Today’s Markets and Money continues your tour of the ‘rim of fire’ with a special stop at the island nation of Japan. You’ll have a front row seat to ancient enmities in northern Asia (which could draw Australia into a regional war). You’ll also explore Australia’s options for a building a new submarine capable of patrolling one of the largest exclusive economic zones (EEZs in the world). If you’re a pacifist or have an irrational fear of hydrocarbons, you’re not going to like today’s DR.
And that brings us to Japan. 63% of Japanese coal imports come from Australia, according to Shiro Armstrong in yesterday’s Australian Financial Review. Japan imports 62% of its iron ore from Australia. Australia supplies Japan with one-fifth of its LNG, and is the largest supplier of ‘energy fuels’ to Japan, when you include thermal coal.
All of those raw materials must pass through a body of water being hotly contested by no less than seven nations: Japan, China, Malaysia, Vietnam, Taiwan, the Philippines, and Brunei. Over $5.3 trillion in goods pass through the Straits of Malacca alone, each year. Nearly 13 million barrels of oil per day (mbpd) — 10.4 million of it from the Middle East, transit through to Japan, Taiwan, Korea, and China, with China (5.4mbpd) nearly as thirsty as Japan and Korea combined (5.6mbpd). Check out the image below from Bloomberg.
Source: Bloomberg visual data
Now can you see why submarines are so important to patrolling and keeping open the sea lanes connecting China and Japan with the Middle East, and Australia with the rest of the world? The South China Sea itself — with an estimated 11 billion barrels of oil, 190 trillion cubic feet of gas, and some of the world’s richest fishing rounds — is an economic prize at the centre of future conflict.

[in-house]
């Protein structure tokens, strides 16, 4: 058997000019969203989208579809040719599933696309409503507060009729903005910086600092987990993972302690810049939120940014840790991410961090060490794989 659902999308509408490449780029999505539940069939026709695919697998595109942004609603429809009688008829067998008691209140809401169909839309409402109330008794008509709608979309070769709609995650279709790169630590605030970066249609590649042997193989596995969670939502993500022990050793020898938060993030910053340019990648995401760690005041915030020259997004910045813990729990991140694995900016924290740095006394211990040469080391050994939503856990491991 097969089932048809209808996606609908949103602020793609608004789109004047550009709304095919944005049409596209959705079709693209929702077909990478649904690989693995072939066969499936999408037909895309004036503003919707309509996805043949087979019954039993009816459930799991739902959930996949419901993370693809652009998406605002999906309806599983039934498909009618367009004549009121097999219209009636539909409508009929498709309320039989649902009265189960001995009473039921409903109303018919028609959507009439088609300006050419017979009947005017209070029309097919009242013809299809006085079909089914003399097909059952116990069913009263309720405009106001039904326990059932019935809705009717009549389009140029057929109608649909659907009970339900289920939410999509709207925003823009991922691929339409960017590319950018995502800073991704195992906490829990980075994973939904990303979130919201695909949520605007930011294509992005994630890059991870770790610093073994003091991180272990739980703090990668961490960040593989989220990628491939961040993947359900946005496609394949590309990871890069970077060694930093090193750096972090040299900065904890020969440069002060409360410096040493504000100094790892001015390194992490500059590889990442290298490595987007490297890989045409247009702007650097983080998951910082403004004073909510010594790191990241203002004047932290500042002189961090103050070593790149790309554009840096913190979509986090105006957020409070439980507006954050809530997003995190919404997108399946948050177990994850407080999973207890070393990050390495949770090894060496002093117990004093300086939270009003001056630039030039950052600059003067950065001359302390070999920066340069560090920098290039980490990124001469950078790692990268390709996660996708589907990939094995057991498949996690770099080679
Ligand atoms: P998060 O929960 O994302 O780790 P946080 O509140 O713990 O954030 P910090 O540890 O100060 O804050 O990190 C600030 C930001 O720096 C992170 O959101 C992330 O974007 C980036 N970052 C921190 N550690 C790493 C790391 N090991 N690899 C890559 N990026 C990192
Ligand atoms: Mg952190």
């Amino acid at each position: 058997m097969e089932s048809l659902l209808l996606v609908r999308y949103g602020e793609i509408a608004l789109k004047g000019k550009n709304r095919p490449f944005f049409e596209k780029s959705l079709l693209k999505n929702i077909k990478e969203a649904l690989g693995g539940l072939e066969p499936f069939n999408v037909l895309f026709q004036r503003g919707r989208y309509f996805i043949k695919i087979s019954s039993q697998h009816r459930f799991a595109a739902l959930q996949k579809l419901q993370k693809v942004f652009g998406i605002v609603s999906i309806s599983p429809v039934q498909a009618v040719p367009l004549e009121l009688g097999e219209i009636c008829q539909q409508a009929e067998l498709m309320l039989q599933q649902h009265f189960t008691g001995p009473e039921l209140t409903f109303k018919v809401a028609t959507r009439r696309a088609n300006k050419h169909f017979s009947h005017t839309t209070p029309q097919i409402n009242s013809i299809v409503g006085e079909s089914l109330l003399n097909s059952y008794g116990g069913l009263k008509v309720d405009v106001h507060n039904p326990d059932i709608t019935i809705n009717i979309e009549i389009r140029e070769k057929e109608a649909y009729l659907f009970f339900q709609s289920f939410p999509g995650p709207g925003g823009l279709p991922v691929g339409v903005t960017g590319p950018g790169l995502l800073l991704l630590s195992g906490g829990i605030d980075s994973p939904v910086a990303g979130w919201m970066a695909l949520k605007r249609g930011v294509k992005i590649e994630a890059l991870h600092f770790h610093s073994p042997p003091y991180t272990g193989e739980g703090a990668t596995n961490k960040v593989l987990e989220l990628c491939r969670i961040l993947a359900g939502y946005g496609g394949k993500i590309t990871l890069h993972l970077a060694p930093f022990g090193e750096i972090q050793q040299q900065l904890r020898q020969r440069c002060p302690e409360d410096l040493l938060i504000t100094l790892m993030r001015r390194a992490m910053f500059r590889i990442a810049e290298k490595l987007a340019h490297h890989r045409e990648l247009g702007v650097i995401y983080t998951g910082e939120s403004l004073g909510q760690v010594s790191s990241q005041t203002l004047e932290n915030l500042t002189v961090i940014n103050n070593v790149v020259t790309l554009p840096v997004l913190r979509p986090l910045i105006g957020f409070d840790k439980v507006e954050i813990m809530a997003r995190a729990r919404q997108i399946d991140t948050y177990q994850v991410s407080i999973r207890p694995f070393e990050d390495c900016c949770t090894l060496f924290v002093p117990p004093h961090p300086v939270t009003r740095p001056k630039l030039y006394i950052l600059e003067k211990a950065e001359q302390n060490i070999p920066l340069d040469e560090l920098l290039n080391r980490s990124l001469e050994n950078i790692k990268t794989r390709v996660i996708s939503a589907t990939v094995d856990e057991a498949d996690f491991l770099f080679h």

What are Japan and Australia going to do about all this? We’ll find out later today when Japanese Prime Minister Shinzo Abe addresses the Australian Parliament. But it comes down to three basic issues: food security, national security, energy security. Or in even simpler terms: grain, gas, and guns.
I say guns. But what I really mean is submarines. When Abe’s cabinet reinterpreted Article 9 of Japan’s 1947 constitution last week, it allowed for ‘collective self-defence’. That might sound like soldiers from the Japanese Self-Defence Forces can come to Australia’s aid in a future conflict (or vice versa), which may be true. And if it is true, Australia may be agreeing to be part of any future conflict in North Asia, which is why China is following events so closely.
But practically, the reinterpretation of the pacifist constitutions means Japan can now legally sell top-shelf defence technology and weapons to Australia, which is exactly what will happen. It now looks like Australia and Japan are planning a joint venture to replace Australia’s six Collins-class diesel-electric subs with technology from Japan’s Soryu, or ‘Blue Dragon’ submarine.
The ‘Blue Dragon’ is said to be one of the world’s best conventional submarines for patrolling large off-shore areas. It’s a 4,200 tonne boat, whereas the Collins-class is 3,400 tonnes. German designs are being considered as well. The American-made Virginia-class submarines would be perfect for Australia’s massive patrolling needs. But they’re nuclear (not conventional), and thus not being considered.